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In this past sentence:

I wanted to have a little time to myself before everybody else woke up at 7:00 am

Is "woke up" being used as simple past, past subjunctive, conditional or what? If it's in simple past, how could it be simple past if it hasn't happened yet? It might never happen, it's hypothetical.

  • 2
    Think of it as a backshift of I want to have a little time ... before everybody wakes up -- same tense as the main clause, but with a later time reference. – StoneyB Mar 9 '18 at 2:18
  • What makes you think it's a conditional? There is nothing predicated on whether or not everyone else will wake up at 7. – Andrew Mar 9 '18 at 3:18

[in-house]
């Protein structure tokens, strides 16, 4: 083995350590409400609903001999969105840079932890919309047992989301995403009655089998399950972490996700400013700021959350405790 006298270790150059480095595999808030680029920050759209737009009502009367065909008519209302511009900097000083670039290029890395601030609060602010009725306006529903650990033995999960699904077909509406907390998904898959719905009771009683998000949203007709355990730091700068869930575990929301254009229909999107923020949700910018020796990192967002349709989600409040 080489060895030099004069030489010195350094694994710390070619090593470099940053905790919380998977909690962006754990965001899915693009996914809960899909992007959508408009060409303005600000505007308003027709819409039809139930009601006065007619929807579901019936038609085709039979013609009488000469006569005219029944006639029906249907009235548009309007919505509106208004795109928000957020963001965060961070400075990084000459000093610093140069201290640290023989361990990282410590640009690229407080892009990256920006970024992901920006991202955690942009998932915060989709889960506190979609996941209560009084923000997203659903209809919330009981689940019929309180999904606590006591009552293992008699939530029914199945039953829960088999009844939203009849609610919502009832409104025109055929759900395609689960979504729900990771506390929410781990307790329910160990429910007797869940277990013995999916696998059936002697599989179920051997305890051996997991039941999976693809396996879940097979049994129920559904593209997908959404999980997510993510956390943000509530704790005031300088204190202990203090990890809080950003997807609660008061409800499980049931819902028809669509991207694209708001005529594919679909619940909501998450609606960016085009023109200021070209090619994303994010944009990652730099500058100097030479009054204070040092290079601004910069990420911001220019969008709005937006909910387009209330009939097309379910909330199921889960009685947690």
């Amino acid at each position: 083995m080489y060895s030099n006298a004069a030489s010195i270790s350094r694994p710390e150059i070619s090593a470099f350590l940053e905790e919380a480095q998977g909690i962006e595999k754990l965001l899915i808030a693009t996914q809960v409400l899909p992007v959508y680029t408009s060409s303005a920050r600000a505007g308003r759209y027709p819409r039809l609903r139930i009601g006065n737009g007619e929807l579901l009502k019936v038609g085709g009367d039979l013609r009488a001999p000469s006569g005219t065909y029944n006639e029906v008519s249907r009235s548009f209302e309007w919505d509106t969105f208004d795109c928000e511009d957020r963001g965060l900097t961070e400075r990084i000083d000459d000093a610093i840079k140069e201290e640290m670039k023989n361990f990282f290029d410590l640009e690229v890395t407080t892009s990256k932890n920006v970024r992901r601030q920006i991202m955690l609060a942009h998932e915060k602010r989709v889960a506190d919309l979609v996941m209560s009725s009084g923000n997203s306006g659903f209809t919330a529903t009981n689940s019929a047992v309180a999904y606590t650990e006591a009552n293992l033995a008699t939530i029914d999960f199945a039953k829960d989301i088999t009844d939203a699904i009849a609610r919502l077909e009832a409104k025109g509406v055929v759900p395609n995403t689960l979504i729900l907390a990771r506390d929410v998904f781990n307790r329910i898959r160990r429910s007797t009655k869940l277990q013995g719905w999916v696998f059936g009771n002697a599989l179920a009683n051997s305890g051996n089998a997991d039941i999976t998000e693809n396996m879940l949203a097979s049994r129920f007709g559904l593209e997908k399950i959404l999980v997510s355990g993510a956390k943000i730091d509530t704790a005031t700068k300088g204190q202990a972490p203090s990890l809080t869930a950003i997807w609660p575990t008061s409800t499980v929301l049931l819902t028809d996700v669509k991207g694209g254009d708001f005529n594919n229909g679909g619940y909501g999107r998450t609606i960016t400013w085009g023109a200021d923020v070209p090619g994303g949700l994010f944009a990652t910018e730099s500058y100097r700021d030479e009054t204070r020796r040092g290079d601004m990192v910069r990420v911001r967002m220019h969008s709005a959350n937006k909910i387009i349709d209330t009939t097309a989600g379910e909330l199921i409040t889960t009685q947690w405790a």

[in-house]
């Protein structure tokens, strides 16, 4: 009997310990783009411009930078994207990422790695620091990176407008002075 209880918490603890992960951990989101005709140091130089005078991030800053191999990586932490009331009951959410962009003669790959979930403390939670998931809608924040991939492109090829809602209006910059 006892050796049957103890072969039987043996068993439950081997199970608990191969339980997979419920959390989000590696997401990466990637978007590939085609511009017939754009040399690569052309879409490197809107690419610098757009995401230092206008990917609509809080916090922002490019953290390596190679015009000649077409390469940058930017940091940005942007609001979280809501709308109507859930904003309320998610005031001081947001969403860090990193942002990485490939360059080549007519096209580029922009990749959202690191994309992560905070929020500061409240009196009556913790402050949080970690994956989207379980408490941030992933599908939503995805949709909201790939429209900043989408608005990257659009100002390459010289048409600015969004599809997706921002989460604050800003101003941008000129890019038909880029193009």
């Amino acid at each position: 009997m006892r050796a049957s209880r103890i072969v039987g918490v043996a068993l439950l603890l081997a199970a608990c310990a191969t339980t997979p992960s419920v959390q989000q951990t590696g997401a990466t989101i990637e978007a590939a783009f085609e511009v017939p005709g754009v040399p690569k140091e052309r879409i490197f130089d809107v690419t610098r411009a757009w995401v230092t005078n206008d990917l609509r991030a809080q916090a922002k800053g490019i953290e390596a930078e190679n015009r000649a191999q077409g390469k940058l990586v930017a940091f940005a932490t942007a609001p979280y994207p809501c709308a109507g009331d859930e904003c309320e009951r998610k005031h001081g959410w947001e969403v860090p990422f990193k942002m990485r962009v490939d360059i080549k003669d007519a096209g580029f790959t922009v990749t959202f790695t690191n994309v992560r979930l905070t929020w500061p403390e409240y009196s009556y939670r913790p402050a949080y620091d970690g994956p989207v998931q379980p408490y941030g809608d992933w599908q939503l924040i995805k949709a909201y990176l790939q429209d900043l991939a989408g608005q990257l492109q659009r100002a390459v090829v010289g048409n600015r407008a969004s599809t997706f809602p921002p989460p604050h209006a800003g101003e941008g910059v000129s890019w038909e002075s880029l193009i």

• @Andrew Maybe a subjunctive? – Luciano Mar 9 '18 at 9:57
  • Are you thinking of phrases from 19th and 18th century English where the subjunctive is used with ere and before, as in ere|before he see ? – Tᴚoɯɐuo Mar 9 '18 at 13:51
  • @Tᴚoɯɐuo after taking a look at the "modern" subjunctive form, it's written exactly the same way as the simple past. I'm considering to edit the question asking if it is a subjunctive past tense or a simple past. – Luciano Mar 9 '18 at 14:05

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